The demurrers were all sustained, the petition was dismissed, and the exception is to this judgment.
1. A motion to dismiss the bill of exceptions was made on the grounds: (1) that there was no sufficient assignment of error; and (2) because no parties are named or designated in the bill of exceptions. The exceptions here begin as follows: "Be it remembered that in the case of Hurt Quinn, Inc. against James L. Keen, Jr. . ." The parties are thereafter referred to as plaintiff and defendant. It is signed, "H. Dale Thompson, attorney for Hurt Quinn, plaintiff in error." Service is acknowledged by the named "attorneys for defendant in error." The parties are therefore sufficiently designated to prevent a dismissal of the writ of error. Code § 6-1202; Jordan v. Harber, 172 Ga. 139 (1) ( 157 S.E. 652). Error is assigned as follows: "To this ruling the plaintiff in error excepted, now excepts to the passing of the order sustaining the general and special demurrers . . . and ordering plaintiff's petition dismissed . . . and assigns the same as error upon the ground that it was contrary to law." This is a sufficient assignment of error. Whidden v. City of Thomasville, 10 Ga. App. 194 (2) ( 73 S.E. 45); Huxford v. Southern Pine Co., 124 Ga. 181 (1) ( 52 S.E. 439). The motion to dismiss the bill of exceptions is without merit.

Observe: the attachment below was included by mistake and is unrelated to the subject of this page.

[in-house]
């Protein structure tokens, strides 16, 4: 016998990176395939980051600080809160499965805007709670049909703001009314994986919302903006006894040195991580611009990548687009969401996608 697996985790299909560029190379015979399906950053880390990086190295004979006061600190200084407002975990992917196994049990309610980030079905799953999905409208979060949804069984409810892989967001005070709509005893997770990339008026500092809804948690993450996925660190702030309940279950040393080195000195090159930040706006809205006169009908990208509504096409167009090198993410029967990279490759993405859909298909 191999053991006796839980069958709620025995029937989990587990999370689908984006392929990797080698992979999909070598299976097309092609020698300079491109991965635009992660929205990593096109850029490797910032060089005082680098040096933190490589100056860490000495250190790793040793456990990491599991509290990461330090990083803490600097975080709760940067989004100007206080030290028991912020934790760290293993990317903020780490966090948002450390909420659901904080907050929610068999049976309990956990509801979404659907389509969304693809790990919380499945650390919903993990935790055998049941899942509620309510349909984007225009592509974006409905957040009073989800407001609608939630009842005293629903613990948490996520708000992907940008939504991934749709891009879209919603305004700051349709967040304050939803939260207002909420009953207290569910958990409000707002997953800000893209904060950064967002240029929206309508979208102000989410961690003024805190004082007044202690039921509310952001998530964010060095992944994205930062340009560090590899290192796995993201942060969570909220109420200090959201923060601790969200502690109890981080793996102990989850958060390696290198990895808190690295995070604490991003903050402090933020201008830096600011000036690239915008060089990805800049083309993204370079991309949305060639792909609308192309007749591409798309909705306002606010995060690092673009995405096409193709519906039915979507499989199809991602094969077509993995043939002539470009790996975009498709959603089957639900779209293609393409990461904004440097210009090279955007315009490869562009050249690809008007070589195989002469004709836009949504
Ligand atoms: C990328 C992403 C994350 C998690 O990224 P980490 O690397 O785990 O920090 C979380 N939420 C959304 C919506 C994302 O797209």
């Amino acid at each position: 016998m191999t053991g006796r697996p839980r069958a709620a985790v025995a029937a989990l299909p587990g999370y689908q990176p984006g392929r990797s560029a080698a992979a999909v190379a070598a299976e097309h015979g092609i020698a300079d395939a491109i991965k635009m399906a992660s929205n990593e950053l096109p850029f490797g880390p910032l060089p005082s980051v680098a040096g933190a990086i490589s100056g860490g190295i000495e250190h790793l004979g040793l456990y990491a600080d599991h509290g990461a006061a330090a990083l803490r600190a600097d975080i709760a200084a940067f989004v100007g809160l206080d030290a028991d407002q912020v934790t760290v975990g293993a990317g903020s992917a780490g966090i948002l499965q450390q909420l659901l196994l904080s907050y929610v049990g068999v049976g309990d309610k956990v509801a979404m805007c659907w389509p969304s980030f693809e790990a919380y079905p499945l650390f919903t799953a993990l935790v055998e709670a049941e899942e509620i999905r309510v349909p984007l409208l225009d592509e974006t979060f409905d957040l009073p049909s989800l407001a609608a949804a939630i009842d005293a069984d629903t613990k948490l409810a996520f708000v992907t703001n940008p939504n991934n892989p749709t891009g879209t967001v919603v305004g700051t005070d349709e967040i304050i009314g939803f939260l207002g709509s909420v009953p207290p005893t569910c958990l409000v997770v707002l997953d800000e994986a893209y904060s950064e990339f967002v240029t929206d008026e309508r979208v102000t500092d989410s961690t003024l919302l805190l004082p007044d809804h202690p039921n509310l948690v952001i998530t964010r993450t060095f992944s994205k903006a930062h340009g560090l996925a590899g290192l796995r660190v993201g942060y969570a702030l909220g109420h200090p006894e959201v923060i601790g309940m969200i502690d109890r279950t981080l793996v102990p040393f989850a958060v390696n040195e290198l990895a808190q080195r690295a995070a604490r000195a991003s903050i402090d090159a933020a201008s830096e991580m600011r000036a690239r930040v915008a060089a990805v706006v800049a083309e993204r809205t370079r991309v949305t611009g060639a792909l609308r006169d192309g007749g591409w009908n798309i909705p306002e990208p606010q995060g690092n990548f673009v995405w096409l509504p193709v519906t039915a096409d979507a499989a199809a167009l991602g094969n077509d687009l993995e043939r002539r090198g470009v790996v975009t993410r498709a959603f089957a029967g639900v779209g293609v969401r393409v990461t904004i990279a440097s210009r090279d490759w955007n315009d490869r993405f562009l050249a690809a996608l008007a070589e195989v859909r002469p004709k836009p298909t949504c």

2. A petition should be dismissed on general demurrer if the allegations thereof and inferences fairly arising therefrom, when construed against the pleader, do not affirmatively show a right to recover against the defendant. Code § 81-304. It is true that a plaintiff has a right to bring suit upon an account, attaching to his petition a bill of particulars or statement of the account, and such petition is sufficient, with the right in the plaintiff to recover upon proof of an express or implied promise to pay the same. Southern Ry. Co. v. Grant, 136 Ga. 303 (1) ( 71 S.E. 422). The form of such petition will be sufficient if it follows the short, or "Jack Jones," form prescribed by statute (Ga. L. 1847, p. 203), and no additional averments are necessary to let in the proof essential to a recovery. Henry Darling, Inc. v. Harvey-Given Co., 40 Ga. App. 771 (1) ( 151 S.E. 518). The short form, however, is not a universal talisman of success in pleading, for, while a petition containing the elements therein set out is, of itself, sufficient to withstand general demurrer, it does not follow that this continues to be the case where, by additional averments, the strength of the declaration is watered down, and other implications, arising from the allegation of further evidentiary facts, arise which are in direct conflict with the right of recovery. This distinction is illustrated in Breen v. Barfield, 80 Ga. App. 615 ( 56 S.E.2d 791), holding a statutory trover form for recovery of a deed to land sufficient, although a petition on a similar cause of action in Dobbs v. First Nat. Bank, 65 Ga. App. 796 ( 16 S.E.2d 485), had been subject to general demurrer. The court pointed out: "In the Dobbs case, the petition, by stating a cause of action with greater particularity than was necessary, showed on its face that it was an action respecting title to land — what, in the event of the plaintiff's having used the statutory form (as was accurately followed in the present case) would not have developed until the evidence was presented."